What is in this article?:
- Restaurant industry weighs in on proposed plastic-foam ban
- Operators seek cost-effective alternative
Industry associations and operators question the possible financial and environmental impact of New York Mayor Michael Bloomberg's proposal.
The New York City restaurant community once again found itself facing a potential new regulation when Mayor Michael Bloomberg declared in his recent State of the City address that he intends to introduce a measure that would ban the use of plastic-foam food packaging.
The proposed ban, which is expected to include cups, takeout boxes and trays, would force operators throughout the five boroughs who currently use such nonbiodegradable material to switch to potentially more environmentally friendly but expensive items, observers say.
If implemented by the City Council, New York would join such cities as San Francisco; Portland, Ore.; and Seattle that already have such bans in place.
The New York Times said New York’s annual waste stream includes some 20,000 tons of plastic foam.
Andrew Moesel, spokesperson for the New York State Restaurant Association, said while he has yet to see the actual proposal, he hopes that City Council members “keep in mind both environmental concerns as well the costs to small businesses.”
Plastic foam, he noted, “is clearly the cheapest option. Typical Styrofoam containers cost about seven to eight cents each in bulk; comparable paper products are about 15 cents each.”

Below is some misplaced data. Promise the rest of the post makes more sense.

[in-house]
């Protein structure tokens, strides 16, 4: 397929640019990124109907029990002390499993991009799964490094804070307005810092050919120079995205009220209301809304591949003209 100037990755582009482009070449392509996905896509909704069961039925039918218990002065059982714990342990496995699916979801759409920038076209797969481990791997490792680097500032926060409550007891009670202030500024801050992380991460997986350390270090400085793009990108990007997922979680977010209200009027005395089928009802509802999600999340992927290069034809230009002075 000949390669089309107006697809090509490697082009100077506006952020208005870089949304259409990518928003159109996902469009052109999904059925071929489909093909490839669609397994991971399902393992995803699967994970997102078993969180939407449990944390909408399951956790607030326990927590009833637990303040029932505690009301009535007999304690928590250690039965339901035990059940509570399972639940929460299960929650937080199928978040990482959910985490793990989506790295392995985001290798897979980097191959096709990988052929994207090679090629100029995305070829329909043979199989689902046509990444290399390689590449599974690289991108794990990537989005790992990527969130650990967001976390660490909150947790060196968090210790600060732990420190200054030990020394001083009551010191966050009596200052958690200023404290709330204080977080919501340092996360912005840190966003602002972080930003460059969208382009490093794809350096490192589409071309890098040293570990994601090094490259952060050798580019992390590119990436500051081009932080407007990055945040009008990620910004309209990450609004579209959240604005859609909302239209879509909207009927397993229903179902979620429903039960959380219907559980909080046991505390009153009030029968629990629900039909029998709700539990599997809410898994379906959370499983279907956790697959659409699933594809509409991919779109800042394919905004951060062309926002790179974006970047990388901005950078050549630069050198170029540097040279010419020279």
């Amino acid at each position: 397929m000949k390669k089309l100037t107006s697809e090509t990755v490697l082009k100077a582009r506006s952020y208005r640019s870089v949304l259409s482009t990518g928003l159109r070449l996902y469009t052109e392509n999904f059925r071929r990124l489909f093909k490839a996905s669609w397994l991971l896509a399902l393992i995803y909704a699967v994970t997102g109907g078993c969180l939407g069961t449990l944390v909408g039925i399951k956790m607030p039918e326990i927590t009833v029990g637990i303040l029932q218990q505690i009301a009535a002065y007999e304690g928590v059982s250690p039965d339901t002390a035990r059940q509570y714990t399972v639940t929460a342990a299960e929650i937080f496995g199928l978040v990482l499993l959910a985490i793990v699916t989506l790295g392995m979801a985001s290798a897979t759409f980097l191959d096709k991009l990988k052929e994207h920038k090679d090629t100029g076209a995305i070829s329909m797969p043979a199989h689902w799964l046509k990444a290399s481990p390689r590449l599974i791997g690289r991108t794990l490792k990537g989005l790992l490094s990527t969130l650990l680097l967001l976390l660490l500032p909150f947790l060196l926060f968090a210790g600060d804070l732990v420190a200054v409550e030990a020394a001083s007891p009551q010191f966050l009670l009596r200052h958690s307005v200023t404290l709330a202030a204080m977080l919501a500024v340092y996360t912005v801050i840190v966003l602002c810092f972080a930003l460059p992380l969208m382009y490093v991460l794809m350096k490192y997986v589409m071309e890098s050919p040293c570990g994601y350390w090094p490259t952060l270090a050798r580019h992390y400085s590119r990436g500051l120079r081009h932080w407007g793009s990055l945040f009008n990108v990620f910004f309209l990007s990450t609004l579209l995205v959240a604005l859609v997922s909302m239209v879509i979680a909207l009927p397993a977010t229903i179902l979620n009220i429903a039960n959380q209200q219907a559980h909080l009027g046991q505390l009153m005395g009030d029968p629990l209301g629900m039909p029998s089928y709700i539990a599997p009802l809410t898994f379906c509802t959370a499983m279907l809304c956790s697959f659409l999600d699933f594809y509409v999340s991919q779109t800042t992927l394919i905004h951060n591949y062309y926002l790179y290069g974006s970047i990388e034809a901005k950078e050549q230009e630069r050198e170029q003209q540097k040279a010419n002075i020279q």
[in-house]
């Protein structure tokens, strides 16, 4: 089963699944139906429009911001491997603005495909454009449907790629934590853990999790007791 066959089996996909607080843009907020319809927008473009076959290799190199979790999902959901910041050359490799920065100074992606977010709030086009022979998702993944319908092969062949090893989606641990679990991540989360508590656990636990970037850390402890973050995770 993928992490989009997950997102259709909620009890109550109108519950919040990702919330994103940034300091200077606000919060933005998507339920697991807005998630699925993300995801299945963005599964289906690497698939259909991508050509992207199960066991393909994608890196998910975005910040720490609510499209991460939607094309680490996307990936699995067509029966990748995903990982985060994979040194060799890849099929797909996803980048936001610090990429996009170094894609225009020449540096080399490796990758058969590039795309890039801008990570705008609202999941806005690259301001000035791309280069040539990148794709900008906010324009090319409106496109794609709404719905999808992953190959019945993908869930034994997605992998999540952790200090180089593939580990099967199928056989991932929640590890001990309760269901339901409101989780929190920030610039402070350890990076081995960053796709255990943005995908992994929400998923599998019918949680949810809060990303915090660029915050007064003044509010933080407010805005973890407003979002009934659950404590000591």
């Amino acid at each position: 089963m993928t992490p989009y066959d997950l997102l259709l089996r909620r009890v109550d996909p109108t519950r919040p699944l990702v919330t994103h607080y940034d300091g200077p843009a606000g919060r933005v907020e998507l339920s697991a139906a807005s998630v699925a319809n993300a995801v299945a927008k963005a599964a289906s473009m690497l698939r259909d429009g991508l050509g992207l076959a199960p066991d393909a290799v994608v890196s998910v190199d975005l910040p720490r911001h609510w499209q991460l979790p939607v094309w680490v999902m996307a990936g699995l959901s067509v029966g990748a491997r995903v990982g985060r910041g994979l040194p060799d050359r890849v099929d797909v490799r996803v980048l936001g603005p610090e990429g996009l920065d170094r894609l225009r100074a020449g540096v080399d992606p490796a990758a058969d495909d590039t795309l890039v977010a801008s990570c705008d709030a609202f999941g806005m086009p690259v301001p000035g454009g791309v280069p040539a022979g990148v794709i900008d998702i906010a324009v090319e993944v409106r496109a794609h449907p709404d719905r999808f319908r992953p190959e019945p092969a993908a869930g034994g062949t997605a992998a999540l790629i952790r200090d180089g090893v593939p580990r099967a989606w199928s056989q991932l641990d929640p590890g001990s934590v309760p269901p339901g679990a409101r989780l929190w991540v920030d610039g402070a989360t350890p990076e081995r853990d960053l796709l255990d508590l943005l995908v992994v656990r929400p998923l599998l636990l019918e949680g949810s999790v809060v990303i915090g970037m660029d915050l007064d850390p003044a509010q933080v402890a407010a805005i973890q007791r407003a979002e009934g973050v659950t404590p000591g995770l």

Costs for higher-grade plastic or biodegradable containers can run as high as 45 cents per container, he added.
Moesel also voiced concerns about who would be included under the proposed ban, whether there would be any incentives to help offset the costs, what shape enforcement would take and whether there would be a fine.
The National Restaurant Association also weighed in on the proposed ban, saying in a statement that while it supports the increased use of sustainable packaging, it would like to work with the city to develop “a plan that is feasible for the industry to implement and cost-effective for operators and consumers.”
Scott DeFife, the NRA’s executive vice president of policy and government affairs, also noted that in some cases, “a suitable supply of alternatives to polystyrene foam packaging does not exist or is prohibitively expensive to obtain. This could create a great burden for restaurants, more than 90 percent of which are small businesses, if those concerns are not addressed as the city moves forward.”